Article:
Thursday, September 25, 2008

The FT on Goldman Sachs

A must read-Treasury and Bernanke finally panicked when Goldman was on the ropes.

"A lot of people used to think that Goldman Sachs ran the US economy. Now we know it does.

On Tuesday morning, Hank Paulson, the US Treasury secretary and former chairman and chief executive of Goldman, testified to Congress about his plan to buy $700bn of mortgage securities. He wants to scoop up these assets as rapidly, and with as little interference, as possible in a manner yet to be fixed.

On Tuesday evening, Goldman declared that Warren Buffett, the legendary investor, was handing it $5bn of new capital in the form of preference shares and the bank would follow up with a $5bn equity sale. For investment banking rivals that have fallen by the wayside, or had to hunt overseas for funds, it showed who is top of the heap.

Mr Paulson’s stewardship of the crisis-hit economy – despite the role that investment banks have played in bringing it down – and Goldman’s bravura capital-raising are typical. Goldman partners are not only smarter than the average Wall Street bear, but often turn up in “public service”, running finance ministries and central banks.

They have been very adept at first making money for themselves and then trading the financier’s life for that of the power broker. Even in a Wall Street-induced crisis, it feels safer to have Mr Paulson at the US Treasury than Paul O’Neill, or John Snow, his Main Street predecessors. His bald pate and manner are scary but he is no ingenue.

This Wall Street crash, however, has made the latent conflict of interest between Goldman’s public and private faces uncomfortably real. Mr Paulson insists that, in his current job, he cares only about “the American taxpayer”, yet Goldman has been one of the prime beneficiaries of recent interventions by the Treasury and the Federal Reserve. Even if you accept, as I do, that Mr Paulson is a man of principle who tries his best to put his country first, this is troubling.

It places him in a more awkward spot than Robert Rubin or Steve Friedman, who ran Goldman and went on to become Treasury secretary and director of the White House Economic Council respectively; or Jon Corzine, the former Goldman head who is New Jersey governor, or Mario Draghi, a former Goldman partner who runs the Bank of Italy.

It might not be so awkward if Goldman had suffered just a little more from the credit crisis. But it has instead emerged, along with Morgan Stanley, in the last pair of large investment banks standing. The Securities and Exchange Commission has protected them and other institutions from short-selling and the Fed has allowed them to become fully fledged banks.

Wall Street is widely reviled at the moment, but even Wall Street is bitter about Goldman. Former employees of Lehman Brothers, which was left to fail by the Fed, complain that Mr Paulson and Ben Bernanke, the chairman of the Fed, saved their $700bn (€474bn, £377bn) shot until last week. They pulled out the big gun when it looked as though Goldman and Morgan Stanley were in trouble.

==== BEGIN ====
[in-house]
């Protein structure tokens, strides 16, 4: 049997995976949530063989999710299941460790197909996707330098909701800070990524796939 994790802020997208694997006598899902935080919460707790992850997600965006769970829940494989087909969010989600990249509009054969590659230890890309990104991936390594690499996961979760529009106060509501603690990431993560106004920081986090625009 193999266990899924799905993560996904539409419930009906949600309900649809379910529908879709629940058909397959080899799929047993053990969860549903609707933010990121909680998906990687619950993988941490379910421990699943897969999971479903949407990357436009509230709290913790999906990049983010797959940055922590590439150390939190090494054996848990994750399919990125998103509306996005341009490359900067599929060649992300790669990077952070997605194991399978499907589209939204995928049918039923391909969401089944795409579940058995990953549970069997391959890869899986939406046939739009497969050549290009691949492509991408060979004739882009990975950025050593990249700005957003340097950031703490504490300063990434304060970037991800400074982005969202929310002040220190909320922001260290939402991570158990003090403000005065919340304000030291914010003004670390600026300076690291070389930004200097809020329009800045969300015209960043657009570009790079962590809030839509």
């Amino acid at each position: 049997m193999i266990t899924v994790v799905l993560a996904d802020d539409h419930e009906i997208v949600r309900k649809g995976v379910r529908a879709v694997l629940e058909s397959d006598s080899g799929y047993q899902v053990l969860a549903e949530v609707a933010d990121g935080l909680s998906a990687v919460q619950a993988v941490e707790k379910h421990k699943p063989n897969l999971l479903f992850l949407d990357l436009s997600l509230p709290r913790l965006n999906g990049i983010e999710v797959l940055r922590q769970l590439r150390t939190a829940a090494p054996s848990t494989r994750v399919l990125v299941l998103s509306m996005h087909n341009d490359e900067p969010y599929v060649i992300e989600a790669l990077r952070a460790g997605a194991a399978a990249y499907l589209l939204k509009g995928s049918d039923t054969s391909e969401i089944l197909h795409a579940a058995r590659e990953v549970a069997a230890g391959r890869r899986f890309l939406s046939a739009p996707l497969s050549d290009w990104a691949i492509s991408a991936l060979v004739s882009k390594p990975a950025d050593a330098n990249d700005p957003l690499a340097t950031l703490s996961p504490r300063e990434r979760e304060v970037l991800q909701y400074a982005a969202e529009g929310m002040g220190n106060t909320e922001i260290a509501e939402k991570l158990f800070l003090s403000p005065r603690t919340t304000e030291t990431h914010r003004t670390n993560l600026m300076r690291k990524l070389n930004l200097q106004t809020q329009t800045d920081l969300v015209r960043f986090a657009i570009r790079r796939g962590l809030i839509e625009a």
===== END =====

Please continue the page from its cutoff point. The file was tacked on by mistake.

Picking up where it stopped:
Now, to compound matters, Goldman could make a bundle if Mr Paulson’s $700bn fund clears Congress. Unlike rivals such as Lehman and Bear Stearns, Goldman marked down its exposures to subprime mortgages and real estate so aggressively that it has only $28bn of illiquid assets, of which a mere $1.7bn related to subprime mortgages, on a $1,000bn balance sheet.

It would be a bit rich for Goldman to turn round and make a profit by selling this stuff at a higher price to its old boss. But it need not be quite so blatant: even if Mr Paulson’s fund buys comparable assets, Goldman will be able to mark up its own book. Furthermore, it is already thinking of using Mr Buffett’s largesse to buy more distressed securities.

Goldman can hardly be blamed, of course, for navigating the Wall Street crisis better than others. It did not expose itself so disastrously to one highly leveraged play on the US mortgage market. It hedged against the credit turmoil and cut its losses swiftly rather than crossing its fingers that the market would turn.

Yet Goldman got a helping hand from the authorities and stands to get another one while Lehman was – rightly, in my view – allowed to fail and Bear Stearns’ shareholders were nearly wiped out. Would the Treasury and the Fed ever have allowed Goldman to follow and its partners to lose their wealth? I doubt it.

The fact is that Goldman, having started out as a humble commercial paper house in 1869, has worked its way to the heart of the financial and political establishment. It has become the modern-day General Motors by convincing politicians and regulators that what is good for Goldman Sachs is good for the US economy.

It does not hurt that so many Goldman executives become public officials. They no doubt go to the capital with the best of intentions, but they bring with them Goldman’s view of the world. Bear Stearns was “too inter-connected” with markets to be allowed to fail, but Goldman has embedded itself far more deeply in Wall Street and Washington.

Most of the time, this intermingling is not pernicious. Goldman partners tend to be clever, hard-working people. I also share Goldman’s views on the benefit of free markets and globalisation, and the belief that wealthy institutions and individuals should use their clout and money both for philanthropy and to improve standards of government.

But, at the moment, Wall Street is embroiled in a crisis of liquidity and credibility. Mr Paulson is due to step down by January as Goldman Sachs’ latest Treasury secretary. The next president should recruit his successor from elsewhere.,dwp_uuid=11f94e6e-7e94-11dd-b1af-000077b07658.html

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